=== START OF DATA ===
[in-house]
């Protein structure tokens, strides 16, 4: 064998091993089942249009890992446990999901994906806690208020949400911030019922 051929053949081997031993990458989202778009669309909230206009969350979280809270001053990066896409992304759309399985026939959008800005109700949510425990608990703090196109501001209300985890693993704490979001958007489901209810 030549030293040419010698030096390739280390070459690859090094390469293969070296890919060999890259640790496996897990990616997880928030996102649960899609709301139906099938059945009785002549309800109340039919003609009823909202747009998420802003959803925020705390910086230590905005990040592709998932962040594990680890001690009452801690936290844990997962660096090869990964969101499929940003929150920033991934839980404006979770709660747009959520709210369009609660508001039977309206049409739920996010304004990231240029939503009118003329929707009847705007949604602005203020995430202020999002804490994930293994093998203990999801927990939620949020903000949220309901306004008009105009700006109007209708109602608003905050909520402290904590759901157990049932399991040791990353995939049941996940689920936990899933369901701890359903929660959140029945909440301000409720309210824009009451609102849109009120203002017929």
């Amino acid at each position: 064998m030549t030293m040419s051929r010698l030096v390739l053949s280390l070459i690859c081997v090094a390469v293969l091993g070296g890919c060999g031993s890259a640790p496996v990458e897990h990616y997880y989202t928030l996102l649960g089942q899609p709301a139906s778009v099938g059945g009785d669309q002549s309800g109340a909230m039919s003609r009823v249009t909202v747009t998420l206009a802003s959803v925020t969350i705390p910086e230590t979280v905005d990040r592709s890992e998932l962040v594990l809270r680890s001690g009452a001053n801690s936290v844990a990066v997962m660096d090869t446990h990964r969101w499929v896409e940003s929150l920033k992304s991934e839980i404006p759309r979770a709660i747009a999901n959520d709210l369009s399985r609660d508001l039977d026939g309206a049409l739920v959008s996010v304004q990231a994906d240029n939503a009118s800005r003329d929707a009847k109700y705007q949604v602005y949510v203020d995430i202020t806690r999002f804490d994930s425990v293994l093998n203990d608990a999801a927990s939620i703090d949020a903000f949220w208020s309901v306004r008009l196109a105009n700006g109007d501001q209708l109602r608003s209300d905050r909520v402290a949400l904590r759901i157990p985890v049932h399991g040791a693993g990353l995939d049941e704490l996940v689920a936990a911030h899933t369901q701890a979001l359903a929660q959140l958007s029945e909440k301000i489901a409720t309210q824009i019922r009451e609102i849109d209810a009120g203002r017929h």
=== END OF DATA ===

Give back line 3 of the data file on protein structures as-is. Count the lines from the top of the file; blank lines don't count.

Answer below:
């Amino acid at each position: 064998m030549t030293m040419s051929r010698l030096v390739l053949s280390l070459i690859c081997v090094a390469v293969l091993g070296g890919c060999g031993s890259a640790p496996v990458e897990h990616y997880y989202t928030l996102l649960g089942q899609p709301a139906s778009v099938g059945g009785d669309q002549s309800g109340a909230m039919s003609r009823v249009t909202v747009t998420l206009a802003s959803v925020t969350i705390p910086e230590t979280v905005d990040r592709s890992e998932l962040v594990l809270r680890s001690g009452a001053n801690s936290v844990a990066v997962m660096d090869t446990h990964r969101w499929v896409e940003s929150l920033k992304s991934e839980i404006p759309r979770a709660i747009a999901n959520d709210l369009s399985r609660d508001l039977d026939g309206a049409l739920v959008s996010v304004q990231a994906d240029n939503a009118s800005r003329d929707a009847k109700y705007q949604v602005y949510v203020d995430i202020t806690r999002f804490d994930s425990v293994l093998n203990d608990a999801a927990s939620i703090d949020a903000f949220w208020s309901v306004r008009l196109a105009n700006g109007d501001q209708l109602r608003s209300d905050r909520v402290a949400l904590r759901i157990p985890v049932h399991g040791a693993g990353l995939d049941e704490l996940v689920a936990a911030h899933t369901q701890a979001l359903a929660q959140l958007s029945e909440k301000i489901a409720t309210q824009i019922r009451e609102i849109d209810a009120g203002r017929h």